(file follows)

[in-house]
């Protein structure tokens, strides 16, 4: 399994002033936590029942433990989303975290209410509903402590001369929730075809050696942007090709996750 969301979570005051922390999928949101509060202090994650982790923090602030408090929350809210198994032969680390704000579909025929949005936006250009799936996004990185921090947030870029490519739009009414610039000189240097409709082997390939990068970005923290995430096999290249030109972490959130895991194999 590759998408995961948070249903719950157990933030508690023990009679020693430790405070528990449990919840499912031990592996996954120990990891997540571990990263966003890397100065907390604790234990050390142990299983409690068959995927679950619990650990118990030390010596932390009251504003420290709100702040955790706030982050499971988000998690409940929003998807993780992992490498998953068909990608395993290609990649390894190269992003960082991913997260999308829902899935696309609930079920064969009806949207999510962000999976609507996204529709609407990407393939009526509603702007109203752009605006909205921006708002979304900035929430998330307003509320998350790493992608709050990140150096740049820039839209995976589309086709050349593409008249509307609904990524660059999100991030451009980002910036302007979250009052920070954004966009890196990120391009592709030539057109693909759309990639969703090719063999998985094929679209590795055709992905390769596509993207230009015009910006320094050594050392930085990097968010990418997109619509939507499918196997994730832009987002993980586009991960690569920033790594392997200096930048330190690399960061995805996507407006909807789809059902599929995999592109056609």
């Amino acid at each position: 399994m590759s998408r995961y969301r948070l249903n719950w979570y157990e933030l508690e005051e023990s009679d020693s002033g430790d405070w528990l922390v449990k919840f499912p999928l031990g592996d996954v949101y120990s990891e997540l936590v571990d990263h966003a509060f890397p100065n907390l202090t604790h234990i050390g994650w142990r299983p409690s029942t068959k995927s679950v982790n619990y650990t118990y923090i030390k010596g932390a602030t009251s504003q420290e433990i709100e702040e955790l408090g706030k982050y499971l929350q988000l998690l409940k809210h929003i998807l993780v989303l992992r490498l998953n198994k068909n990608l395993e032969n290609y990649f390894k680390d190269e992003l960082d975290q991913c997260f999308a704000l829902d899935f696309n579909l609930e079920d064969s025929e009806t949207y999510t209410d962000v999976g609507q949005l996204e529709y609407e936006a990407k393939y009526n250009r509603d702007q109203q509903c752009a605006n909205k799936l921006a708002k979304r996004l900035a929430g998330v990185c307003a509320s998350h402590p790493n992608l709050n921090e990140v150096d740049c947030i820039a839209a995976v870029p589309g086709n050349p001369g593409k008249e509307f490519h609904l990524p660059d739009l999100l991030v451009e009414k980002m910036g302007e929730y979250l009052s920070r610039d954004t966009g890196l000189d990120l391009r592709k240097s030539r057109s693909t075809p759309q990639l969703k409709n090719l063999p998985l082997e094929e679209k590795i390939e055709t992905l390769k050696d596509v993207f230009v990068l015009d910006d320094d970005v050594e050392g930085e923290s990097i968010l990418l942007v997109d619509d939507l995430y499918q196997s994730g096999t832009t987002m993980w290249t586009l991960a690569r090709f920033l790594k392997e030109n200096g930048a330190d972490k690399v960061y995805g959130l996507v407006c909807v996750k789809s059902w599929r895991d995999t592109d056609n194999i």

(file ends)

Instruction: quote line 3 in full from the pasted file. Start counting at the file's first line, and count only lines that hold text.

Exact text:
């Amino acid at each position: 399994m590759s998408r995961y969301r948070l249903n719950w979570y157990e933030l508690e005051e023990s009679d020693s002033g430790d405070w528990l922390v449990k919840f499912p999928l031990g592996d996954v949101y120990s990891e997540l936590v571990d990263h966003a509060f890397p100065n907390l202090t604790h234990i050390g994650w142990r299983p409690s029942t068959k995927s679950v982790n619990y650990t118990y923090i030390k010596g932390a602030t009251s504003q420290e433990i709100e702040e955790l408090g706030k982050y499971l929350q988000l998690l409940k809210h929003i998807l993780v989303l992992r490498l998953n198994k068909n990608l395993e032969n290609y990649f390894k680390d190269e992003l960082d975290q991913c997260f999308a704000l829902d899935f696309n579909l609930e079920d064969s025929e009806t949207y999510t209410d962000v999976g609507q949005l996204e529709y609407e936006a990407k393939y009526n250009r509603d702007q109203q509903c752009a605006n909205k799936l921006a708002k979304r996004l900035a929430g998330v990185c307003a509320s998350h402590p790493n992608l709050n921090e990140v150096d740049c947030i820039a839209a995976v870029p589309g086709n050349p001369g593409k008249e509307f490519h609904l990524p660059d739009l999100l991030v451009e009414k980002m910036g302007e929730y979250l009052s920070r610039d954004t966009g890196l000189d990120l391009r592709k240097s030539r057109s693909t075809p759309q990639l969703k409709n090719l063999p998985l082997e094929e679209k590795i390939e055709t992905l390769k050696d596509v993207f230009v990068l015009d910006d320094d970005v050594e050392g930085e923290s990097i968010l990418l942007v997109d619509d939507l995430y499918q196997s994730g096999t832009t987002m993980w290249t586009l991960a690569r090709f920033l790594k392997e030109n200096g930048a330190d972490k690399v960061y995805g959130l996507v407006c909807v996750k789809s059902w599929r895991d995999t592109d056609n194999i």